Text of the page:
Open House
    No scheduled Open Houses

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    Photo by Kaboompics .com from Pexels

    When the toilet's stopped up, you grab the plunger. If it's the sink, you might run some unclogging solution down with hot water. But some clogged piped won't clear. They get stopped up with gunk and debris that, over time, may work its way deep in the pipes. How do you power through that? Here are some practical ways to clear very clogged pipes.

    1. Clear a Gunky, Smelly Drain

    You remember the classic science project volcanoes, don't you? You can clear a smelly drain using the same fizzy principle, and it's just as fun to watch. For this method, you need:

  • 1 cup of baking soda
  • 1 cup of white vinegar
  • Now here's how do do it. 

    Step one: Sprinkle one cup of baking soda into the drain. Don't worry if it doesn't all go in. The vinegar will help.

    Step two: Pour in one cup of vinegar. The drain will fizz. The fizz will disinfect and remove odors while loosening stuck on oil and gunk for a smoother flow.

    2. Clean the P-trap

    If you drop a piece of jewelry down a kitchen or bathroom sink, this U-shaped part of your drain may catch it before it's gone forever. It can also harbor nasty clogs. Thankfully the trap is easy to remove. You need a wrench and a large bowl.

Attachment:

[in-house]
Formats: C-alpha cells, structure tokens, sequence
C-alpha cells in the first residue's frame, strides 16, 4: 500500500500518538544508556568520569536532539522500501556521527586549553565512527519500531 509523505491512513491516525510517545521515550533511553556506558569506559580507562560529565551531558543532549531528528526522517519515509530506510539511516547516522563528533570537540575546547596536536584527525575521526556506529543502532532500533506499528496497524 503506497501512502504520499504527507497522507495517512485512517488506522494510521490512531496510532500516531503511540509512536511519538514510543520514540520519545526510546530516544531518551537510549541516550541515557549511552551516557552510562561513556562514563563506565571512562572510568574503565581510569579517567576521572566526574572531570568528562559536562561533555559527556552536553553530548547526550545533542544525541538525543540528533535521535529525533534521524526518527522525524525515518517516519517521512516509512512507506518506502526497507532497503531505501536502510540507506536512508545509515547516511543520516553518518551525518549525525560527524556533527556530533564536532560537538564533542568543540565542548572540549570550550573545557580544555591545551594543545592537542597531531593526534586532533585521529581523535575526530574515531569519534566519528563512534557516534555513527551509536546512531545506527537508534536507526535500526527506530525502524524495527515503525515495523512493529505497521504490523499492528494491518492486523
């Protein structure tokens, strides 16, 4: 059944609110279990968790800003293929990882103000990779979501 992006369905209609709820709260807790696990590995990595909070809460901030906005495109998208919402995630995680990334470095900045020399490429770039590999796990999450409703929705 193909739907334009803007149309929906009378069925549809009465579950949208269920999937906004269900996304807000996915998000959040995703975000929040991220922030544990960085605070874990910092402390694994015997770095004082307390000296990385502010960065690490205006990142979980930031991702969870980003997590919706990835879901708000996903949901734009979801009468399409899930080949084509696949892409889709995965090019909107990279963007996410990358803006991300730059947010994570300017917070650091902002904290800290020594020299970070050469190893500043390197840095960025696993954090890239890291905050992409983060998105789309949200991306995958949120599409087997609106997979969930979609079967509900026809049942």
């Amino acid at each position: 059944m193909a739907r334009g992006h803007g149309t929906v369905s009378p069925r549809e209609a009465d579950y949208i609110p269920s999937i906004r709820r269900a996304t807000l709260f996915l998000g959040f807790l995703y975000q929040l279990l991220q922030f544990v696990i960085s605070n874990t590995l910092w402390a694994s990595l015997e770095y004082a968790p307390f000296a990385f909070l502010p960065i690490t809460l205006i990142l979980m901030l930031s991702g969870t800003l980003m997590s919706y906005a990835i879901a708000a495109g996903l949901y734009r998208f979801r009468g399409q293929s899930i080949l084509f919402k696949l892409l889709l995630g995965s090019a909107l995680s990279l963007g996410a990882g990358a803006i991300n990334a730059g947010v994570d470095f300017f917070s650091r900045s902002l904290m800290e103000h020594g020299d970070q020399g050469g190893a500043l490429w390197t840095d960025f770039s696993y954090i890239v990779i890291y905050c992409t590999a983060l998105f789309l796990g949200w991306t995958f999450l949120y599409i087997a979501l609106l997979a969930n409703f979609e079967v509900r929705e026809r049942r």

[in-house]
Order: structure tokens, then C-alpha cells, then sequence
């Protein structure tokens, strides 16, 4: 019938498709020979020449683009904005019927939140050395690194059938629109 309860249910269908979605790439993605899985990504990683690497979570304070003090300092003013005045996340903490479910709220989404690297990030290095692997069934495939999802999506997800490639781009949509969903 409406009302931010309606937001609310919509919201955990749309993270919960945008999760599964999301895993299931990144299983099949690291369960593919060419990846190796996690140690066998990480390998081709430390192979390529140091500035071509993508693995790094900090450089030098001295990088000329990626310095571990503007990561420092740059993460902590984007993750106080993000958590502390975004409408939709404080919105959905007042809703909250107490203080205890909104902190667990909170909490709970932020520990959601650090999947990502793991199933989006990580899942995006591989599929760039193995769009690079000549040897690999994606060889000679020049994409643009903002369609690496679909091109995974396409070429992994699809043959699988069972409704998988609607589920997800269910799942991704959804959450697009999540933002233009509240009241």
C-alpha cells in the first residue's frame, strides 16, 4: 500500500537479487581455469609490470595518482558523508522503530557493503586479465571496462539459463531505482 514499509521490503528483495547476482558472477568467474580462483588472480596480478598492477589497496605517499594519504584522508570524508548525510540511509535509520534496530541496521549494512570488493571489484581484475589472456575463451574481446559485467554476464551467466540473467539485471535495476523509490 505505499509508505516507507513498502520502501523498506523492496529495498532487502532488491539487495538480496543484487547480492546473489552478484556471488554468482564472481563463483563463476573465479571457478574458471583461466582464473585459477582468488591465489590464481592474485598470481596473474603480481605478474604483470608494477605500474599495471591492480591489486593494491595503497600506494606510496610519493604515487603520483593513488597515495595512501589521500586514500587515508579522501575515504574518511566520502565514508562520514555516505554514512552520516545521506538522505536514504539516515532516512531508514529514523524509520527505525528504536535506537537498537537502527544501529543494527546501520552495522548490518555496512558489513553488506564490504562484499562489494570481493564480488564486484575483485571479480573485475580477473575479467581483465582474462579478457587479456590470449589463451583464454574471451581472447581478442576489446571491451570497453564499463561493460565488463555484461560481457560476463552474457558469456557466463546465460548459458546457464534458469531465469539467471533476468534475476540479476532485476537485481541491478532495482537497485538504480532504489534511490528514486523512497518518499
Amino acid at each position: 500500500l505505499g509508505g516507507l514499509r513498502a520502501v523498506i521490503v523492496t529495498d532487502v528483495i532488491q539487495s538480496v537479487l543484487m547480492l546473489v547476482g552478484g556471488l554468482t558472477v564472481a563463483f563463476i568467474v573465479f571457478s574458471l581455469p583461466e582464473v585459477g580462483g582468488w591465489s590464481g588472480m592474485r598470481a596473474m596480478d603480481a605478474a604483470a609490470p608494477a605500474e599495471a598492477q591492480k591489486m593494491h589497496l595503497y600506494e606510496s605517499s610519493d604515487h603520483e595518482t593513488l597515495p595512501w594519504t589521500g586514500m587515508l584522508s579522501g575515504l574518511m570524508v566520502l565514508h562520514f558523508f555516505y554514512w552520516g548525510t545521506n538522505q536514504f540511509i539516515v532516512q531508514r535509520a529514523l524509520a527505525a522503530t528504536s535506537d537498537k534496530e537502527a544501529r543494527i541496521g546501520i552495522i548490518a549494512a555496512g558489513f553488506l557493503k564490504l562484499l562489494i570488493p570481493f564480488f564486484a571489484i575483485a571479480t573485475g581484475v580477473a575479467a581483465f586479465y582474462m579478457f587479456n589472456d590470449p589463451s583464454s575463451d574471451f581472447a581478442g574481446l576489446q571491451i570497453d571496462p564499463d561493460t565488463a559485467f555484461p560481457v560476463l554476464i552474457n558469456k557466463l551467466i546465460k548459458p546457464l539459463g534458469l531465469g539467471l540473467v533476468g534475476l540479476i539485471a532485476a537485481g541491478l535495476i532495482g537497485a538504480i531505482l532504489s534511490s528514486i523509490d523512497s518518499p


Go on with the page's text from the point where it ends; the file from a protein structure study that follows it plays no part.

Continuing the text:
Step one: Locate the P-trap under your sink. Remove items from the cabinet so you have room to work. Now, place the bowl beneath the trap.

    Step two: Unscrew the P-trap. It will have two connectors that simply screw off using a wrench.

    Step three: Carefully remove the P-trap and wash the inside using an outside hose or another sink. Don't forget to avoid the sink you removed it from. The water will go straight into the cabinet beneath. Yuck!

    Step four: Reposition to P-trap and screw it back on. Test the drain slowly to ensure the P-trap is secure.

    3. Remove the Bath Overflow & Snake It

    For this one, you need a screwdriver and drain snake. *Pro tip* Never snake from the drain. The pipes are curved. It's similar to the P-trap, so the snake will get stuck.

    Step one: Locate the screws on your tubs overflow prevention panel. In some baths, they will be in plain sight. Other manufacturers hide them under the overflow panel, so you may have to hunt for them.

    Step two: Unscrew and remove the panel. Now, work your drain snake slowly through the hole. Don't force it or the snake will bow and fold over itself instead of moving into the drain. 

    Step three: Once you reach a blockage, push through it so that the snake can grab it. Then start slowly pulling the snake back.

    If you try these methods, and still can't clear the clog, it may be deep in your piping system where you won't be able to reach without special tools. At that time, you should call a professional. For more home maintenance tips, follow our blog.